3 min read

Ryan Ann Hunter is the pseudonym of Elizabeth Macalaster and Pamela Greenwood. Beyond Words recently sat down with them to discuss their latest book, In Disguise!: Undercover with Real Women Spies.

1. How did you begin writing together?

We belonged to a women’s writing group near where we lived in New Jersey, and one day we got to talking about collaborating, and how it might be a fun writing challenge, sort of an exercise. We picked young children’s nonfiction, a genre that neither of us had done alone. We had no expectations, but the collaboration clicked. Later, we tried YA. That worked, too. We are lucky to work easily with each other, channeling what we’ve called Ryan Ann Hunter’s force, her voice, into action.

2. What inspired you to write about female spies?

In Disguise! was born from our interest in unconventional girls. Our first published books were a trio of engineering picture books that encouraged youngsters, both girls and boys, to experience technology at their level. Research on a later book about flight brought us into the daring world of female pilots, and we became intrigued by stories about strong girls and women. One day we saw Elizabeth McIntosh’s adult book, Sisterhood of Spies,(Dell, 1998), and we wanted to tell kids about brave women spies. Our editor at Beyond Words guided us to the middle grade audience, and Ryan Ann Hunter found a new challenge!

3. What is your favorite profile in the book?

I (Elizabeth) can’t say that I’ve got one favorite. Each era offered the spies new dangers, and every spy we researched stood up to the challenge and made a difference. Among my favorites is Aphra Behn, the first spy in the book. She lived in 17th century England, an impossible time for a woman to make a living on her own. But Aphra prevailed, despite overwhelming odds. She was such an inspiration.

I (Pamela) am amazed by all the women in the book, too. But for some reason I developed a special feeling for Noor Inayat Khan. Maybe because she had just begun a career in writing for children, maybe because she grew up in a strongly nonviolent and all-embracing tradition. When she and her brother heard the army marching in to take over Paris in WWII, they knew they couldn’t sit back and watch. Noor stretched way beyond herself, and she suffered so much in the end. The dream both her brother and her mother had the night she died still haunts me. (If you read her story, you’ll see what I mean.)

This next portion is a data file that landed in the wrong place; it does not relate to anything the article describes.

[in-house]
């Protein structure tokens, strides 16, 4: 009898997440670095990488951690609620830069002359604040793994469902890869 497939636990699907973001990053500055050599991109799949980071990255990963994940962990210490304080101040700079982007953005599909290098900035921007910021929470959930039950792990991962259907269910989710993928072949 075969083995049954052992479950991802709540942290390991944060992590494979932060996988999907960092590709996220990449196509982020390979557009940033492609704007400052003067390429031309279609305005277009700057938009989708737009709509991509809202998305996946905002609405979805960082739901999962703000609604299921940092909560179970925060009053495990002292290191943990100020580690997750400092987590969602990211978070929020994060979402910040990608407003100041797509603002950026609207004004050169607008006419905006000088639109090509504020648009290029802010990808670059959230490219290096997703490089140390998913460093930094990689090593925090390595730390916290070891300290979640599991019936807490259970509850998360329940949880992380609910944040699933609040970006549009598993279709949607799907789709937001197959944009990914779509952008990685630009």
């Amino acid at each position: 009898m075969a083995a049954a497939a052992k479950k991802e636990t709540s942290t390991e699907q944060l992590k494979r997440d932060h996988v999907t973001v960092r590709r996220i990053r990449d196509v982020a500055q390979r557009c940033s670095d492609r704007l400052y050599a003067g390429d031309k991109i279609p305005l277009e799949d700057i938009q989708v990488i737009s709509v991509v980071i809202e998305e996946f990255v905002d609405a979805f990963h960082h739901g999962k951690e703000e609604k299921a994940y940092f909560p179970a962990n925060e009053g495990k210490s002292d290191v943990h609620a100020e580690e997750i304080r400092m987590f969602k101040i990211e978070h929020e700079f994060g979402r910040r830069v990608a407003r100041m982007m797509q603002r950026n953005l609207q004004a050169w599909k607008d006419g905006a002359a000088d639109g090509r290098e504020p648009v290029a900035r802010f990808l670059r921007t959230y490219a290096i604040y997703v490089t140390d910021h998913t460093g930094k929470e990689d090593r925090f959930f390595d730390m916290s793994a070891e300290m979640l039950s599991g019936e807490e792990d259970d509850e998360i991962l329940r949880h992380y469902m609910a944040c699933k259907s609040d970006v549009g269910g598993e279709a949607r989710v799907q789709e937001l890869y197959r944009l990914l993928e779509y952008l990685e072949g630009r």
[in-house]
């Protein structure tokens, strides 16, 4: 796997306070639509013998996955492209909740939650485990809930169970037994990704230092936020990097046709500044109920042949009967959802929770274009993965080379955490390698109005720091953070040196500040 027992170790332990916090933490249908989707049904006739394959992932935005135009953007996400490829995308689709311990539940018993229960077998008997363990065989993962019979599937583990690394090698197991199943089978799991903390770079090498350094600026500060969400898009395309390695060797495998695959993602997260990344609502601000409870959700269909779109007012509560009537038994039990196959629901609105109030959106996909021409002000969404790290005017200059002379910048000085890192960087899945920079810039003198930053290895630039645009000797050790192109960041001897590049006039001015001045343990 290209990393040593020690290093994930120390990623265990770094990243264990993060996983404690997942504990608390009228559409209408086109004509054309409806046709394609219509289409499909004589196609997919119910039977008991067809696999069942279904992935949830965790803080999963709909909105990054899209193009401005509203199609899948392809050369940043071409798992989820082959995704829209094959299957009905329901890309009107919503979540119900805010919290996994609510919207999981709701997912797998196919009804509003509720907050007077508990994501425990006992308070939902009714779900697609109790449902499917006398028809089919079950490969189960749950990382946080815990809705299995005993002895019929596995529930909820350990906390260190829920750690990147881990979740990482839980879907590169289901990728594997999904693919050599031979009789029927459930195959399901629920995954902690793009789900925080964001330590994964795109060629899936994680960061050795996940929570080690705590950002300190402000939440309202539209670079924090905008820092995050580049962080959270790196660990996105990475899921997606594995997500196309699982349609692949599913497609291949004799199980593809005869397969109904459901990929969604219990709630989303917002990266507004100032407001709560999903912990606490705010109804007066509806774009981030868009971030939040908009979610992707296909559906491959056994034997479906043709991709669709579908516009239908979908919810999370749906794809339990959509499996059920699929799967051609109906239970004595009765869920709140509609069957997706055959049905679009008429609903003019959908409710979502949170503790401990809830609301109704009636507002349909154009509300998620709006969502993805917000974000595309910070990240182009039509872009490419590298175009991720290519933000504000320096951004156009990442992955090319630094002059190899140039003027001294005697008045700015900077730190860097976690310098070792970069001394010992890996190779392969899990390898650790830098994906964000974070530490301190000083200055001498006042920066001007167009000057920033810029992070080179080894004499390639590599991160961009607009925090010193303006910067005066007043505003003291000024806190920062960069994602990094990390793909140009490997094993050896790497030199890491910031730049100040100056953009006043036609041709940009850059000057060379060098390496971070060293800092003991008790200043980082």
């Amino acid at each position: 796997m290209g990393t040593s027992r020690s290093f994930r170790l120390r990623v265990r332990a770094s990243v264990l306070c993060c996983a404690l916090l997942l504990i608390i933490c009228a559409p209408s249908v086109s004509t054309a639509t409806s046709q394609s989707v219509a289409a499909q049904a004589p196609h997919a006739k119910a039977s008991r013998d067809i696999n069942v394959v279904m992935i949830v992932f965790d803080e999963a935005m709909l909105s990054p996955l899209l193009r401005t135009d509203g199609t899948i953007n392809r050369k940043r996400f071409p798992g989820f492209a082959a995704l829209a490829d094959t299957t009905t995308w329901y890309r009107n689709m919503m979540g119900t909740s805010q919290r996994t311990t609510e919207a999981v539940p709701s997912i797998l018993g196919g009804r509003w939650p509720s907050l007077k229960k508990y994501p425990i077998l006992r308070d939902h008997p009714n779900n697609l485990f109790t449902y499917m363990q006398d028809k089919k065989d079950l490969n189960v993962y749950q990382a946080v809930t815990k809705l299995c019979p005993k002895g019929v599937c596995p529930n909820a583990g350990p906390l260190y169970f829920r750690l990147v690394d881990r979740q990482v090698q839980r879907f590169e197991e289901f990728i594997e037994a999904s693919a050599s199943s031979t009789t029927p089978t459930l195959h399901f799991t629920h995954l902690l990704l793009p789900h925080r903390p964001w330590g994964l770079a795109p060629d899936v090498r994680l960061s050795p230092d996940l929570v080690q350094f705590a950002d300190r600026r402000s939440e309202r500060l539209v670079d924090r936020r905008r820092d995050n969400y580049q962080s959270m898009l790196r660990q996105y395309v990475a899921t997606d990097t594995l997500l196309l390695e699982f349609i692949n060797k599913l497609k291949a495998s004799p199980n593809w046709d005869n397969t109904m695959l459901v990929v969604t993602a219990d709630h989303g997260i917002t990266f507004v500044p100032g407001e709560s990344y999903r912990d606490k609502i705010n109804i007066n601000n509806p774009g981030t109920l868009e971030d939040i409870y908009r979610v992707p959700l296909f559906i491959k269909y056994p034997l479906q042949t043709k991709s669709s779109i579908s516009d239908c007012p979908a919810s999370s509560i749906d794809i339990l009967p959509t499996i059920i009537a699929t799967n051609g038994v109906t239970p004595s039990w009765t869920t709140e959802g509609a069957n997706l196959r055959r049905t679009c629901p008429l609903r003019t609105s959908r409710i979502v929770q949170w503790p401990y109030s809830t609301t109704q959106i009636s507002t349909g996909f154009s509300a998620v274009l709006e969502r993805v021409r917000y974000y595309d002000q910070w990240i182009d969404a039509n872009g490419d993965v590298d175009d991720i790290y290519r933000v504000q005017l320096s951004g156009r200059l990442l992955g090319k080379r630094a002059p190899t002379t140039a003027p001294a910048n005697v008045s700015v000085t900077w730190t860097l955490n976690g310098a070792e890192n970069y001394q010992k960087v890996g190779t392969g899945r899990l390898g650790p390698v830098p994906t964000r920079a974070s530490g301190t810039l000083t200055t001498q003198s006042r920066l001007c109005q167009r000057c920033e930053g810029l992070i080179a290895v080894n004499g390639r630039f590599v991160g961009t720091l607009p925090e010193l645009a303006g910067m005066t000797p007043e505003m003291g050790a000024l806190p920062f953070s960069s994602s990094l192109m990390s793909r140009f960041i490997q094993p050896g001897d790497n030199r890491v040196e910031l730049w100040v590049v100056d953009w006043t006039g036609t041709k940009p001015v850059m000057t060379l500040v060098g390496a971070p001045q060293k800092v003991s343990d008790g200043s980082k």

4. Did you interview any actual spies for this book or primarily do historical research?

We primarily did historical research, because most of the women are historical figures. A few are well known for other reasons: Harriet Tubman; Josephine Baker; Julia Child; Valerie Plame. The women from Mexico and Columbia are still celebrated as local heroes. We had several insightful conversations with historians and curators who knew their subjects well. And we learned a lot from the research of other biographers. Through them, and also through primary resources such as diaries and journals, we got to know the spies.

At the time of our research, three of the spies were living.  Jonna Mendez and Lindsay Moran corresponded with us via email.  In addition, I (Elizabeth) had the great fortune to live only an hour from Maria Gulovich, and I was able to meet and interview her. It was one of the most special moments of my writing career. I was honored to meet a heroine of her stature.

5. What will kids get out of the book?

In Disguise!pulls back the curtain on the lives of brave girls and women who worked in secret for their country’s freedom. Kids will learn what these spies were like as girls their own age, and what led them to stand up for causes they believed in. We hope the stories will inspire girls—and boys—to step up for a cause they believe in, even if it’s hard.


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